HR & Payroll – When the company pays out to its employees, confidential information is shared with 3rd party companies such as ADP, Paychex and Ceridian. HR employees working on such online portals may be using credentials that are just a small variant of credentials used elsewhere. Once a password from another site is stolen and sold on the dark web, a hacker can then figure out passwords used on these sites.
Email Services – We share lots of official and personal information over email services such as Gmail, Office and Yahoo. Those emails and the information they contain are not completely safe from hackers and they be used for criminal activities.
CRM – Companies may often hire customer relationship management software to manage and analyze interactions with its current and potential customers. Sales and marketing folks are often not known for being technically savvy. The passwords which they create on SaaS (Software as a Service) CRM portals like Salesforce could get figured out by much more technically savvy hackers. Cyber criminals can easily explot this weakness to steal customer data.
Travel Services – Employees and companies use websites such as Expedia, Kayak or Orbitz for pleasure and business traveling and use their official credentials for bookings and payment. Those credentials may be just variants of the ones used on company systems for official purposes. Criminals often lure people with phishing emails to discover these credentials and then find their way into company’s systems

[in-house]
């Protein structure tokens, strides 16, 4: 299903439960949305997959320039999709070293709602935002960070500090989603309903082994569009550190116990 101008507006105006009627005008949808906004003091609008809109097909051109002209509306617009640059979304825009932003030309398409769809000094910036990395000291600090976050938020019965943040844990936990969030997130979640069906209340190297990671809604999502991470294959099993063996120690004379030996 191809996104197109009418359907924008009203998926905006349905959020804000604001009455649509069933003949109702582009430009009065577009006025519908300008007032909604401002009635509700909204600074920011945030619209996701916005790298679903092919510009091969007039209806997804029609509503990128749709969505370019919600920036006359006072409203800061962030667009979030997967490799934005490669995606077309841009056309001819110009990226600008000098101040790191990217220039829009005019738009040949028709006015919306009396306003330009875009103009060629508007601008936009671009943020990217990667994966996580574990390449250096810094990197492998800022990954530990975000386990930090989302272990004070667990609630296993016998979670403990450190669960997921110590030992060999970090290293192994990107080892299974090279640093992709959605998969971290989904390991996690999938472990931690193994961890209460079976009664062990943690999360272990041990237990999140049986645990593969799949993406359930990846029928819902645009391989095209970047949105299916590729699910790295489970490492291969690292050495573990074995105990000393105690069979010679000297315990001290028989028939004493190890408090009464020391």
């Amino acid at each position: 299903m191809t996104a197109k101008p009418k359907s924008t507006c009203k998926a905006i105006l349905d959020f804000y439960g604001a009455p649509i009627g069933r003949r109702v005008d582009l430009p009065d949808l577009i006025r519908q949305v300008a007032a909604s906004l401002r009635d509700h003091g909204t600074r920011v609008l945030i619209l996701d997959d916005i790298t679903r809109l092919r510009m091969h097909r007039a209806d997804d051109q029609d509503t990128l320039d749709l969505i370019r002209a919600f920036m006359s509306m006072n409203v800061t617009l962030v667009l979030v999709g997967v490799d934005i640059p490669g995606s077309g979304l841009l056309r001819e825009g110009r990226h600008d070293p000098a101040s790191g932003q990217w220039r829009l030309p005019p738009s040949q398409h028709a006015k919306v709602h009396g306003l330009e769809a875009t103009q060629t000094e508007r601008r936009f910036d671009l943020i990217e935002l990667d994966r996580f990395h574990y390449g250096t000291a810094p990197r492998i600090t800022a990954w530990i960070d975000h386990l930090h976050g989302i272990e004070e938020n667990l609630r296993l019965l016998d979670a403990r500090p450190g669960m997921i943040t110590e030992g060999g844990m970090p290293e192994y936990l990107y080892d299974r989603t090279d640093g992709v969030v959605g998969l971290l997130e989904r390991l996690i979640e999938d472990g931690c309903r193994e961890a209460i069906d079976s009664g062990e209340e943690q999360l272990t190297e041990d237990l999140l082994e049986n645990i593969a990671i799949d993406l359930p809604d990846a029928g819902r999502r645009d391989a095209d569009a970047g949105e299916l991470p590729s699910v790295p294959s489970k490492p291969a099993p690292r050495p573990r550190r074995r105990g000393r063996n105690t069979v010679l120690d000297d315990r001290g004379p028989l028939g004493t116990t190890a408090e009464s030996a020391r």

Communications – Most people use Verizon, AT&T, Sprint, and T-Mobile for their internet and wireless communication. Credentials sent over unencrypted emails and texts remain susceptible to being intercepted.
E-Commerce – It is not uncommon for people and even companies to shop online on websites such as Amazon, Office Depot, ebay or Staples. With online shopping, credentials that are stolen can lead to breaches of other systems.
Banking & Finance – With the spread of online banking, especially mobile banking, hackers come up with different ways to get people to give up their credentials. One easy way is through phishing emails that appear to come from a legitimate source that lures the user into clicking a link and taking user to a website that is very similar in look and feel to the actual website and where the user is then expected to provide login credentials.
Collaboration – Employees are increasingly using online collaboration or Cloud services to create and share work online. Services such as DropBox, and One Drive are common, and the hackers in many cases can exploit weak passwords used on such platforms.
Social Media – Facebook, Twitter, Instagram and LinkedIn are platforms with very high traffic, and people remain generally relaxed about security. Additionally, these are the most preferred websites for hackers to attack in order get those credentials. The stolen credentials then lead to breaches in other areas where variants of such credentials may have been used.